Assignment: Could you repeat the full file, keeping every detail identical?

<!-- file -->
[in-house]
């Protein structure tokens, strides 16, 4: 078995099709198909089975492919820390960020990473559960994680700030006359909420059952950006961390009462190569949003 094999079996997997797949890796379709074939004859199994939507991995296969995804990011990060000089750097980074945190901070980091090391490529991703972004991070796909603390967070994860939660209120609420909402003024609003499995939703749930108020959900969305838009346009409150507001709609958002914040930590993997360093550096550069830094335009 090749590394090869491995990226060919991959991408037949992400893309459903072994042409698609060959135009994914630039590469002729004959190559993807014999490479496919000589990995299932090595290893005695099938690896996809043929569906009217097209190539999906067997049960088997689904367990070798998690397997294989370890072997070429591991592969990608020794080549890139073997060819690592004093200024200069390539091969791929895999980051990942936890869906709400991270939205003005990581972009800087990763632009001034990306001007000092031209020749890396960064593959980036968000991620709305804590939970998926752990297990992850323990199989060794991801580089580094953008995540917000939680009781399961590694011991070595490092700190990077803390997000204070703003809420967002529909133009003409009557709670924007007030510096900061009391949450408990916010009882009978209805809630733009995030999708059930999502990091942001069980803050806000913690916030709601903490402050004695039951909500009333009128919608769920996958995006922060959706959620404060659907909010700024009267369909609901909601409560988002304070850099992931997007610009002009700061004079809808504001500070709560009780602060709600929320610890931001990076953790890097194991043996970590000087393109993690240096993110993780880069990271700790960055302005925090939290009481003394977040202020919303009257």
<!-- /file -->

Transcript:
[in-house]
């Protein structure tokens, strides 16, 4: 078995099709198909089975492919820390960020990473559960994680700030006359909420059952950006961390009462190569949003 094999079996997997797949890796379709074939004859199994939507991995296969995804990011990060000089750097980074945190901070980091090391490529991703972004991070796909603390967070994860939660209120609420909402003024609003499995939703749930108020959900969305838009346009409150507001709609958002914040930590993997360093550096550069830094335009 090749590394090869491995990226060919991959991408037949992400893309459903072994042409698609060959135009994914630039590469002729004959190559993807014999490479496919000589990995299932090595290893005695099938690896996809043929569906009217097209190539999906067997049960088997689904367990070798998690397997294989370890072997070429591991592969990608020794080549890139073997060819690592004093200024200069390539091969791929895999980051990942936890869906709400991270939205003005990581972009800087990763632009001034990306001007000092031209020749890396960064593959980036968000991620709305804590939970998926752990297990992850323990199989060794991801580089580094953008995540917000939680009781399961590694011991070595490092700190990077803390997000204070703003809420967002529909133009003409009557709670924007007030510096900061009391949450408990916010009882009978209805809630733009995030999708059930999502990091942001069980803050806000913690916030709601903490402050004695039951909500009333009128919608769920996958995006922060959706959620404060659907909010700024009267369909609901909601409560988002304070850099992931997007610009002009700061004079809808504001500070709560009780602060709600929320610890931001990076953790890097194991043996970590000087393109993690240096993110993780880069990271700790960055302005925090939290009481003394977040202020919303009257």